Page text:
Calgary, AB,

Response to Downtown Demonstrations - Update

Significant police and partner resources were coordinated this week and today to ensure demonstrations in Calgary remained safe and minimized disruption to downtown residents and visitors.

In the week leading up to the demonstrations, Police Liaison Teams attempted to negotiate with all protest organizers to come up with options that allowed for freedom of speech, but with as little impact to the local community as possible. Throughout these discussions, organizers were reminded of the Court of Queens Bench Injunction and the possible repercussions for breaching it.  

Today, Saturday, March 26, 2022, the main demonstrations occurred at Harley Hotchkiss Gardens, near the Calgary Court Centre, Prince’s Island Park (both Group A) and Central Memorial Park (Group B) starting shortly before 2 p.m. At approximately 2:30 p.m., demonstrators dispersed from Prince’s Island Park and some moved to Harley Hotchkiss Gardens. At peak times there were approximately 300 demonstrators at Harley Hotchkiss Gardens and under 20 at Central Memorial Park. At approximately 3 p.m., some of the Harley Hotchkiss Park demonstrators walked along Stephen Avenue to the Municipal Plaza abiding by the rules of the injunction while on the move and at the plaza. Approximately 100 people gathered at this location before the majority dispersed at 4 p.m. The Central Memorial Park demonstration wrapped up at approximately 2:45 p.m.

During the day, two arrests were made. One person was arrested for two outstanding warrants, and one person was arrested for breaching the injunction order by the unnecessary sounding of horns or other audible warning devices on motor vehicles or of other noise making devices. Both of these individuals were associated with Group A.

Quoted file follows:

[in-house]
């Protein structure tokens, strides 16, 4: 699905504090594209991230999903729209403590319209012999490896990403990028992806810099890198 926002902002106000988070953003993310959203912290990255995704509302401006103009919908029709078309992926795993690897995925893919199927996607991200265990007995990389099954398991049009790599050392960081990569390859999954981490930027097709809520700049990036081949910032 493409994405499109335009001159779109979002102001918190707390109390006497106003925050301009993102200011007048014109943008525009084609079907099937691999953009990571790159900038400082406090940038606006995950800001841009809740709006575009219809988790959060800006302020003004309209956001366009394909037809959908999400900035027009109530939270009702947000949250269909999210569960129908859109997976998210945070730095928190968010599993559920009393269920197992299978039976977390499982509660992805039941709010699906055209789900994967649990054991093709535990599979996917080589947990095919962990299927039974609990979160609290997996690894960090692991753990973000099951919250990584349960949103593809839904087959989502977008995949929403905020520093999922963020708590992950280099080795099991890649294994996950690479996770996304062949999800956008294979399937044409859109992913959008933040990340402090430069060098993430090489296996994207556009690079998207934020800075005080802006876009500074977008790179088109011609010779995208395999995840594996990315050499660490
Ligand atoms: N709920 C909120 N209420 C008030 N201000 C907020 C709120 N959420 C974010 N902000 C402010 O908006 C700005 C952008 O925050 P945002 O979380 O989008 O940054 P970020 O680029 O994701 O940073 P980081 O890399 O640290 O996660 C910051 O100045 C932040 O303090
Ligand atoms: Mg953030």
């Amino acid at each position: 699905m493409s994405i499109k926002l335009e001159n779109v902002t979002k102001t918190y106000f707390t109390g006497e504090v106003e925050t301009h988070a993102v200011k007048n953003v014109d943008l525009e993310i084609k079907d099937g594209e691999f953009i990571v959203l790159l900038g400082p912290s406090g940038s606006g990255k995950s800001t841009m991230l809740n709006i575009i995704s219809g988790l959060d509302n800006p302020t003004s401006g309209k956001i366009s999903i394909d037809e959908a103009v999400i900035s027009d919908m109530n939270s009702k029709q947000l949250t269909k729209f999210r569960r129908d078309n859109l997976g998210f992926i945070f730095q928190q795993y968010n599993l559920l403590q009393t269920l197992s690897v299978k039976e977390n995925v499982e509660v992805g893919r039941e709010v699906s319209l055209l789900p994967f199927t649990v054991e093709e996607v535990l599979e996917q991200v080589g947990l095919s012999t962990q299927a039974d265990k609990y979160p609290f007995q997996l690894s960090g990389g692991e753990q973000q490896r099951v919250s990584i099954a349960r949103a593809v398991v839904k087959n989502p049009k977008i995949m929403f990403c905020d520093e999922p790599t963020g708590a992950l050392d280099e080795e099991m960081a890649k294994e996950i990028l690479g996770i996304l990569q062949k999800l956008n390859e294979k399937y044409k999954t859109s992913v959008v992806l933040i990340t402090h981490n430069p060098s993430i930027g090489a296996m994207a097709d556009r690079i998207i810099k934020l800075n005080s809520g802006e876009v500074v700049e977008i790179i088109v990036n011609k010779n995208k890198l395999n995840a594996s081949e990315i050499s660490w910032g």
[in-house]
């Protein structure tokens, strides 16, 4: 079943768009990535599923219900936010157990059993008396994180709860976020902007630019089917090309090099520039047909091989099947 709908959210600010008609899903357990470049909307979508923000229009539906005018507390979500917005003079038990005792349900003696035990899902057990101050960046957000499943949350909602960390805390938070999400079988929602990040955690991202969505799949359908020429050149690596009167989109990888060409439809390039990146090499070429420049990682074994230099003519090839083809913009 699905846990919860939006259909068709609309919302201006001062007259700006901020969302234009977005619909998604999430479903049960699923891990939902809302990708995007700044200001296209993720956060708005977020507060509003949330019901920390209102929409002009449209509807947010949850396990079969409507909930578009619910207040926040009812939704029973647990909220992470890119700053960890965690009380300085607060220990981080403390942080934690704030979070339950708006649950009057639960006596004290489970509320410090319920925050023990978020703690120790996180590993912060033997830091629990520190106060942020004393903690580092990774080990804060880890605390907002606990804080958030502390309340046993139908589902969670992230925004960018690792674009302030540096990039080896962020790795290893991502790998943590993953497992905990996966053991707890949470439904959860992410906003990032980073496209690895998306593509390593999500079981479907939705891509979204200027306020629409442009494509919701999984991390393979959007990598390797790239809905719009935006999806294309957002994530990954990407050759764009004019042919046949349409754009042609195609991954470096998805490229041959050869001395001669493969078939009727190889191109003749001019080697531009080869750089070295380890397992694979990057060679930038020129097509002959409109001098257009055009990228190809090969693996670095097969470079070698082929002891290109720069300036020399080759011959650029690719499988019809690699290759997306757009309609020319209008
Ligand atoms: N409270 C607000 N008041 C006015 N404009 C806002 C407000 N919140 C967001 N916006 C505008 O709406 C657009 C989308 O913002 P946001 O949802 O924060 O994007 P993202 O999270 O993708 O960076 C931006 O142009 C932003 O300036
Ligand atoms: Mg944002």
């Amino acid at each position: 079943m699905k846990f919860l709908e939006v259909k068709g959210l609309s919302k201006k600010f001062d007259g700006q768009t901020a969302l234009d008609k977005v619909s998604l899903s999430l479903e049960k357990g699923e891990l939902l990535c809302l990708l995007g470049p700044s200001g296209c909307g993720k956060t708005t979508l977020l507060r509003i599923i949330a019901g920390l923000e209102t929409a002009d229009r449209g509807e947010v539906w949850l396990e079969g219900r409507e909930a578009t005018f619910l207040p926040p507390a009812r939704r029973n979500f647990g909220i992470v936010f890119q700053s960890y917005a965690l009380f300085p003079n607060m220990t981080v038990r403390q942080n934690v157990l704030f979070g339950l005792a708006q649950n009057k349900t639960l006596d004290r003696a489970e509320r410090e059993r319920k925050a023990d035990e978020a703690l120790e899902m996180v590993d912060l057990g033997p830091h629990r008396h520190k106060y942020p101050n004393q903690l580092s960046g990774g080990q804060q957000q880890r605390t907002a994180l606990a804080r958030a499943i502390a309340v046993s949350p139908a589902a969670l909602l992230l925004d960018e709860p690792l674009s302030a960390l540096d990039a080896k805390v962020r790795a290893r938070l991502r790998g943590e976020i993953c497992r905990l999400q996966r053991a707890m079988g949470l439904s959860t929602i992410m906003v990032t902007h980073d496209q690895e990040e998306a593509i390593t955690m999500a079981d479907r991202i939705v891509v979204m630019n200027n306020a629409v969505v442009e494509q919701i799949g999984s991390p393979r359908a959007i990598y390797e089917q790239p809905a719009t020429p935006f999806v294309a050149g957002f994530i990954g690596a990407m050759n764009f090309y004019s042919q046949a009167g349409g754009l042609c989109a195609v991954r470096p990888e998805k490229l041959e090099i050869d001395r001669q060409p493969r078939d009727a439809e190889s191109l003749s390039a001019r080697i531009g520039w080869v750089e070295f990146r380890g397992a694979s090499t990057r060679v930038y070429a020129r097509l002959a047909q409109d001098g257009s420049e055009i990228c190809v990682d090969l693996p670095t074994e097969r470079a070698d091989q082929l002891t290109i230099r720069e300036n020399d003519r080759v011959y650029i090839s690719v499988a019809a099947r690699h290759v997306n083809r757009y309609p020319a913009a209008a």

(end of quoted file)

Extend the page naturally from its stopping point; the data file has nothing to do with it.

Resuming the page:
Calgary Community Standards (Bylaw) issued one summons for violating the injunction (to someone from Group A) and 25 tickets, including 23 for excessive horn-honking, one for illegal use of a drone and one ticket for operating a business booth without a license.

Under the Traffic Safety Act, CPS issued nineteen summonses including fourteen summons for excessive use of a horn and additional offences for expired registration and equipment violations. Further tickets are anticipated based on evidence gathered at the demonstrations.

 One vehicle was towed to the impound lot for not being registered.

To our knowledge, no injuries or property damage occurred during the demonstrations.  

Although specific officer numbers are not released to protect police tactics, several teams from the Service were used to police the demonstrations in conjunction with our partners. This included members from the Patrol, Public Safety Unit, Beats and Mountain Bike Unit, HAWC, Traffic Section, Diversity Resource Team, Major Events and Emergency Management Section, as well as investigative resources. Once again, many of these resources were required to ensure compliance with the Injunction and public safety rather than being deployed for other proactive community policing initiatives. Resources were also deployed by our partners with The City including Calgary Community Standards (Bylaw), Calgary Roads, Calgary Transit, and Calgary Parking Authority.

“Our aim again today was to reduce the impact of these demonstrations on the residents and visitors to our downtown core. This was largely achieved thanks to the collective efforts of our officers and partner agencies,” says Deputy Chief Chad Tawfik. “We anticipate these demonstrations will continue in Calgary as they have in other cities in Canada. We vow to do all we can to ensure the rights for those to protest do not negatively impact others in the city of Calgary. We would like to thank those involved who were compliant before and during the protests.”